Back in early 2017, during the ICC Banking Commission meeting in Jakarta, and based upon consultation with ICC National Committees, it was agreed that a revision of UCP 600 was not required.
We have mentioned on numerous occasions in the past that this was also our conclusion. Our belief is that most problems lie not with the rules themselves but with their application, i.e., practice of the rules ("international standard banking practice").
Having said that, we are aware that the UCP does contain certain gaps.
As a matter of record, below are a few of the issues that could be addressed, at a future indeterminate date, when the UCP is eventually revised.
- ISBP 745 paragraph A3, concerning the signing of certificates, certifications, declaration or statements is more equivalent to a rule rather than a practice. There is no existing article in UCP 600 addressing this issue. ISBP 745 paragraphs P1 and L1 also stipulate the requirement for a signature on various certificates.
- ISBP 745 paragraph A21 (b), (d), (e) regarding language are also much closer to a rule than a practice. UCP 600 does not currently regulate the language of documents even though this is a very important issue. These paragraphs, rephrased, could become part of a revised UCP.Paragraph A21 (e) would require amendment if it was to be considered as a rule.
- We could see great benefit in rephrasing ISBP 745 paragraph A31 (original and copy documents) and subsequently incorporating it as an element of a revised UCP (Original Documents and Copies, currently UCP 600 article 17).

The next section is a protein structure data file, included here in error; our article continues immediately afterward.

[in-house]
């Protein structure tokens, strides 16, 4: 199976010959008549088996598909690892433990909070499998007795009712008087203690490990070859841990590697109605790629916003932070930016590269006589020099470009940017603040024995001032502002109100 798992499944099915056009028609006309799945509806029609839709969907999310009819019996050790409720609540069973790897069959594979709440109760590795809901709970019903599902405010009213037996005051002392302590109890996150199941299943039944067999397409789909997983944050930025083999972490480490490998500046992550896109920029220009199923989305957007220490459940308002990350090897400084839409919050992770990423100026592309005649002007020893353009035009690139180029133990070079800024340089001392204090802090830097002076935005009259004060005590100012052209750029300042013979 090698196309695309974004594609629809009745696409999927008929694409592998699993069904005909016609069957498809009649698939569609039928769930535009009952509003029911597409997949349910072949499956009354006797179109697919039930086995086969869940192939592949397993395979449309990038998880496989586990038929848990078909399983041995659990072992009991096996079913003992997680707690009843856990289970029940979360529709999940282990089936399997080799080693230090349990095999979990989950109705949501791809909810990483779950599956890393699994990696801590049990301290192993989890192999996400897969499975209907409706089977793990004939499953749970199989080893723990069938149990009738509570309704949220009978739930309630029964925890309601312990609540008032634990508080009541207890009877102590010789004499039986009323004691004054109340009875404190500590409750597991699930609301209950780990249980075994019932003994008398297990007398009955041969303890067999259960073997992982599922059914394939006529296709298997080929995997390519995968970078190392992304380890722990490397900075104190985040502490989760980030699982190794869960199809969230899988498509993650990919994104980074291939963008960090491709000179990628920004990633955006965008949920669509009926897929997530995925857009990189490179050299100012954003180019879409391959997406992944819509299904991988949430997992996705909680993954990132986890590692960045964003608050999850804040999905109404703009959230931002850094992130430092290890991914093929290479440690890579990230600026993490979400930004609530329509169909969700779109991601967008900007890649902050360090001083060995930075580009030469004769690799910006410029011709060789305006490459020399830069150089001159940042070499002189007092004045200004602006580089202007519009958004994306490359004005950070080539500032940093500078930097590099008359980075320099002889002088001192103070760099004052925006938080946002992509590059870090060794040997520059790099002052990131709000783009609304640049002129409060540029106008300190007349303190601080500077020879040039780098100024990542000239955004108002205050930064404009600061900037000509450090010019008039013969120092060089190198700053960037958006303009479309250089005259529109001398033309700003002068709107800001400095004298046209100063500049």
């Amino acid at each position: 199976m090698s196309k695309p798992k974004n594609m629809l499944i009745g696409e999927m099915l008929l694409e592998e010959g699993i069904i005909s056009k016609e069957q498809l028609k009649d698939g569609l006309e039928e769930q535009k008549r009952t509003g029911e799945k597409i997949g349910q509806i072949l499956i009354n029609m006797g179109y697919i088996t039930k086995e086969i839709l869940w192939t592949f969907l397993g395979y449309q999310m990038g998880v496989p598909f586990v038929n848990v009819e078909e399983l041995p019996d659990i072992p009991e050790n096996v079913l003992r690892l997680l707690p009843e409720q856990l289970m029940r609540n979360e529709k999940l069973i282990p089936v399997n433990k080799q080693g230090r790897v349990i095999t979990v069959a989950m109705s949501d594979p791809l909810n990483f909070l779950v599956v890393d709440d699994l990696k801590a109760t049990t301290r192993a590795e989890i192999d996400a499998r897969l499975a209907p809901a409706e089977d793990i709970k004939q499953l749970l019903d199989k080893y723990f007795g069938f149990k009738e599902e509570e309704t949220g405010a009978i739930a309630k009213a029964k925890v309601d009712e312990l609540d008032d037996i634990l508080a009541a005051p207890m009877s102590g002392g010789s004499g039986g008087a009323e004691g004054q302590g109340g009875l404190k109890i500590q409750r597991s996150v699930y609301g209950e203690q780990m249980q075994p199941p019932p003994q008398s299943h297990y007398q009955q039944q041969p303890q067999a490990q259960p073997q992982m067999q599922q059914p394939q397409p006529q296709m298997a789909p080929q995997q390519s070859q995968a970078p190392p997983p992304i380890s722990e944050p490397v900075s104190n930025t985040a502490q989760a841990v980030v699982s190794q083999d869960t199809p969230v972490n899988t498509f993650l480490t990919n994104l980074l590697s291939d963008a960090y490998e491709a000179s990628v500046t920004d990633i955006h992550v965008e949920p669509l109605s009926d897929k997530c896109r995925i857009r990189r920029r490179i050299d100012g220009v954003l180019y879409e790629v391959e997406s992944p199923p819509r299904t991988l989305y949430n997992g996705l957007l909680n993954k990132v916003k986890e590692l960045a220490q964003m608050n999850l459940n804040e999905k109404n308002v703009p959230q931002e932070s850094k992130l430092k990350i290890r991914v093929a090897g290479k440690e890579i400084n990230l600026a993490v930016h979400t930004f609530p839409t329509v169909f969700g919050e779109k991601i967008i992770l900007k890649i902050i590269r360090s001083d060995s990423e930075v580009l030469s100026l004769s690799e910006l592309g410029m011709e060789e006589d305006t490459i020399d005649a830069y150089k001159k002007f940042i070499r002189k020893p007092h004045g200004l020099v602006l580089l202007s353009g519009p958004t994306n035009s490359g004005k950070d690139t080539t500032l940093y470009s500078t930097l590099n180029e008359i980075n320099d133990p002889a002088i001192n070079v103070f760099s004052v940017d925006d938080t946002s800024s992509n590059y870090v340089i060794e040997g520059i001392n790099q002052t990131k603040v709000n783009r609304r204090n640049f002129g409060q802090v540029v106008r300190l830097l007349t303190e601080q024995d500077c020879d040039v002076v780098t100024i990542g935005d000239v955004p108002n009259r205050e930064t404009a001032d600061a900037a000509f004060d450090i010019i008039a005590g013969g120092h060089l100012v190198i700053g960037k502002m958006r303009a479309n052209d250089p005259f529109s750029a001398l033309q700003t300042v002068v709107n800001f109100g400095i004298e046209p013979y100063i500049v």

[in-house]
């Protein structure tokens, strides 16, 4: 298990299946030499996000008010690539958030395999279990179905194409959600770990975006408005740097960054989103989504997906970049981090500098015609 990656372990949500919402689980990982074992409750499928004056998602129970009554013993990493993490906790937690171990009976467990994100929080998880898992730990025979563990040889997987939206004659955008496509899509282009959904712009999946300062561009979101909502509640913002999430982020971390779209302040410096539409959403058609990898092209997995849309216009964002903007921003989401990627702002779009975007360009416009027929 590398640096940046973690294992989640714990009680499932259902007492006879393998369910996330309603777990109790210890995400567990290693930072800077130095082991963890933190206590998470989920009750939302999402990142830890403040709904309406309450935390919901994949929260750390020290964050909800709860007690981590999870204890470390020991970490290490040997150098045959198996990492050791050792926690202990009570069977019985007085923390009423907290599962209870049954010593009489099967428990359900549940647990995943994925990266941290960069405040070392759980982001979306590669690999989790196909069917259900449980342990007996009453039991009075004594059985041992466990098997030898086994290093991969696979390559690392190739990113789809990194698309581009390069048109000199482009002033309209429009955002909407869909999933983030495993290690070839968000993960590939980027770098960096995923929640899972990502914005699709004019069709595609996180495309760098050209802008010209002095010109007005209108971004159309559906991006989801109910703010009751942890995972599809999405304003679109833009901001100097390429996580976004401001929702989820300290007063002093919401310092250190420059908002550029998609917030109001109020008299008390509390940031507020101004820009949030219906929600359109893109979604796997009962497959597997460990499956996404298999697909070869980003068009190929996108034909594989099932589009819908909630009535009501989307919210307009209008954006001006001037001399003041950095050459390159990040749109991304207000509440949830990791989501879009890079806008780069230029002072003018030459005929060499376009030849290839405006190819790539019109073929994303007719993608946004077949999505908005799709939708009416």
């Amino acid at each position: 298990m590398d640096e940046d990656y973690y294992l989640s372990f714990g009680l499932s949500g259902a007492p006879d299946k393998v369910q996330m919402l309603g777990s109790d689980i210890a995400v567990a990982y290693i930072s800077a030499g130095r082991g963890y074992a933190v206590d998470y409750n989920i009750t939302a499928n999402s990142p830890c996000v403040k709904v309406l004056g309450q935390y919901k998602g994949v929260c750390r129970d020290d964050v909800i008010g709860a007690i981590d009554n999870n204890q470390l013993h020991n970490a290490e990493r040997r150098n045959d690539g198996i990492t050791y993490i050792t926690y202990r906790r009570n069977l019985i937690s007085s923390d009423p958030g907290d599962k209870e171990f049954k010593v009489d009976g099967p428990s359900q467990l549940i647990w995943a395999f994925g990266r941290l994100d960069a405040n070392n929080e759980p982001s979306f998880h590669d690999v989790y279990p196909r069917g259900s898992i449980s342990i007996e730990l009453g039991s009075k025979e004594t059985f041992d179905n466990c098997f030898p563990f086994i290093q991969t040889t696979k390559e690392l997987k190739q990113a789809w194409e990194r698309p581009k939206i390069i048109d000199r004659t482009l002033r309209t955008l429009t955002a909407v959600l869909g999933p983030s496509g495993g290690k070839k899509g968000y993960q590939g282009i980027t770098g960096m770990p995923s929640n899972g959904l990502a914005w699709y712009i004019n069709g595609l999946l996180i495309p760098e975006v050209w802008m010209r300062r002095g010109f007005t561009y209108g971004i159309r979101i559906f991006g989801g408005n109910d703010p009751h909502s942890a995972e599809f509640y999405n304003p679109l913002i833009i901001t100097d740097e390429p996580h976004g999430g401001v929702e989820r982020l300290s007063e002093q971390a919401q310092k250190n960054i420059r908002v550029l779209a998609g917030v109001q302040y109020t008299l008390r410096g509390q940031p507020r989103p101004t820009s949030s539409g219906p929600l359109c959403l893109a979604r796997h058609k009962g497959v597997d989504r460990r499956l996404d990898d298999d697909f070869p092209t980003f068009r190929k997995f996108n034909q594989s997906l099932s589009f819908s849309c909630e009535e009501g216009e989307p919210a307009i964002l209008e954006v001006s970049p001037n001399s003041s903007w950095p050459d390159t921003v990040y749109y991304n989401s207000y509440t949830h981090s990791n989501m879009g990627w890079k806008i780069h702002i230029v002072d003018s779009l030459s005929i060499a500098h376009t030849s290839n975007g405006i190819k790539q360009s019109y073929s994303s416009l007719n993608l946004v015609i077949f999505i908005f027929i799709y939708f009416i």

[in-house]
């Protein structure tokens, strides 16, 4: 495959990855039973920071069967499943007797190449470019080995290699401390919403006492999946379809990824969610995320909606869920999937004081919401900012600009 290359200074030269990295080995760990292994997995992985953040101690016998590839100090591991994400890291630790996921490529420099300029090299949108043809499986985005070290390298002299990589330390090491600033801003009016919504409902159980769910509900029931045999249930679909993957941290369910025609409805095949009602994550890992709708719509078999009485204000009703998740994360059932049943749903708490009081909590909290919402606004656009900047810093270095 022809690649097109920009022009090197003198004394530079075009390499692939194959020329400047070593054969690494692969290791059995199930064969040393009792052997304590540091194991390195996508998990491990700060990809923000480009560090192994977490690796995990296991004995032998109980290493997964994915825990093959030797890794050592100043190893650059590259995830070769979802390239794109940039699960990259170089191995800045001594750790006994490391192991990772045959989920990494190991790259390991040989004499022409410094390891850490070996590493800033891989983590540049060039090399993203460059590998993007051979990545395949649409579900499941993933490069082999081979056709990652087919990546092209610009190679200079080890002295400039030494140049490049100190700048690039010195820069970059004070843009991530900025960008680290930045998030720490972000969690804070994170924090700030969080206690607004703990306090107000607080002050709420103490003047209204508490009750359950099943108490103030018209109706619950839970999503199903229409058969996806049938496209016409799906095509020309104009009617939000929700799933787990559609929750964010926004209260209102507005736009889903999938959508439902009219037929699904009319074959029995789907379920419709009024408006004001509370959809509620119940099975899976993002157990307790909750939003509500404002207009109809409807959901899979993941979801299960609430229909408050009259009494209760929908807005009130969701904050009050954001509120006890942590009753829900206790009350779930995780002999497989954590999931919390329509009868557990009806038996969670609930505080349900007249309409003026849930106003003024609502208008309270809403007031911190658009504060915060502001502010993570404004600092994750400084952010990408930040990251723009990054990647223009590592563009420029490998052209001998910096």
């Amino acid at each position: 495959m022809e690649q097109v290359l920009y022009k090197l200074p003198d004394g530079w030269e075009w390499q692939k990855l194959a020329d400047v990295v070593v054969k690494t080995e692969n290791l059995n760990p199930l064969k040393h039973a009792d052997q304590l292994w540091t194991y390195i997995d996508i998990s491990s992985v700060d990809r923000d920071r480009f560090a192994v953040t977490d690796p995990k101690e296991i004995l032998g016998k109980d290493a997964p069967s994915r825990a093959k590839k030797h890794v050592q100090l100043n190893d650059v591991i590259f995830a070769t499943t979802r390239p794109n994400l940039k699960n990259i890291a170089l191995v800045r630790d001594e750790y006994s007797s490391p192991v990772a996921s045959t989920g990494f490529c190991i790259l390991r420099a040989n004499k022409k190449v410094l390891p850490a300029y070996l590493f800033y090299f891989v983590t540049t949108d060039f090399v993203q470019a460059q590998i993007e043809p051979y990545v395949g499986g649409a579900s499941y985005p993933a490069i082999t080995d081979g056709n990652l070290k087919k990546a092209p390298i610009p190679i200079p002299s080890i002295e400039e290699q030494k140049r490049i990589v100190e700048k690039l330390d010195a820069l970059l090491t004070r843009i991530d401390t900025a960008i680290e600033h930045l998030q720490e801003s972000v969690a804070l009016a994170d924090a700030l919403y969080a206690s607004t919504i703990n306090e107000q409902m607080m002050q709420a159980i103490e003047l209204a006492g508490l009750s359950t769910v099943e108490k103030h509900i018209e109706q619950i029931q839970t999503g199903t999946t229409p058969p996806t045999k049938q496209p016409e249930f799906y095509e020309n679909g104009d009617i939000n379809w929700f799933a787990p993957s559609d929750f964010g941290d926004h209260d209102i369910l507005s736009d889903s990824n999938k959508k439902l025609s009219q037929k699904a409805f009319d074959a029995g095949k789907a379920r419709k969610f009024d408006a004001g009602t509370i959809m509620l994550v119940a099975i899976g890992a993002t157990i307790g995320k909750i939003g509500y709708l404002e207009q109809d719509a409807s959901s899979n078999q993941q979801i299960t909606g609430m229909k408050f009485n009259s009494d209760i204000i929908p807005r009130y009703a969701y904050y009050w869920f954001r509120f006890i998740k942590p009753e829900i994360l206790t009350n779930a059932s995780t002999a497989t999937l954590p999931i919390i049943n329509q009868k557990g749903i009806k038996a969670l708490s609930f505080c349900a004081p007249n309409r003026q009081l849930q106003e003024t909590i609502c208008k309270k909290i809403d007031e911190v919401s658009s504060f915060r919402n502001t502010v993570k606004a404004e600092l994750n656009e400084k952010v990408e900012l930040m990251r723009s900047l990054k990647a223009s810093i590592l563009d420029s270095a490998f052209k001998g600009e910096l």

- ISBP 745 paragraph A35 (d), regarding authentication via URL, is definitely more akin to a rule and could certainly be recommended for incorporation within a revision of UCP. It would naturally fit within the signature requirement stated in UCP 600 article 3, thereby amending/enhancing the interpretation of ‘electronic method of authentication'. Although very few documents are issued in this way, this may well change in the future.
- It is arguable that ISBP 745 paragraph C12, which addresses over-shipment and goods not called for in a credit, is also a rule. It could well become part of a revised UCP not only with regard to an invoice, but all documents required under a credit because if, for example, a bill of lading or weight list shows over-shipment or goods not called for in the credit, it would also not be acceptable.
- ISBP 745 paragraph K9, expiry date for insurance claims, is also a worthy item for consideration to convert to a rule. If so, it could amend the current UCP 600 article 28.
- Consideration could be given to inclusion of a definition for ‘all documents'. Whilst this has been the subject of a number of Opinions, we could certainly see benefit for incorporation within the UCP itself.
However, having considered this in great depth, we remain of the opinion that the totality of the above still does not provide an adequate business case, nor is currently sufficient, to amount to a rational justification for undertaking the huge exercise of revising the UCP.
Refer to the below which highlights the practical considerations: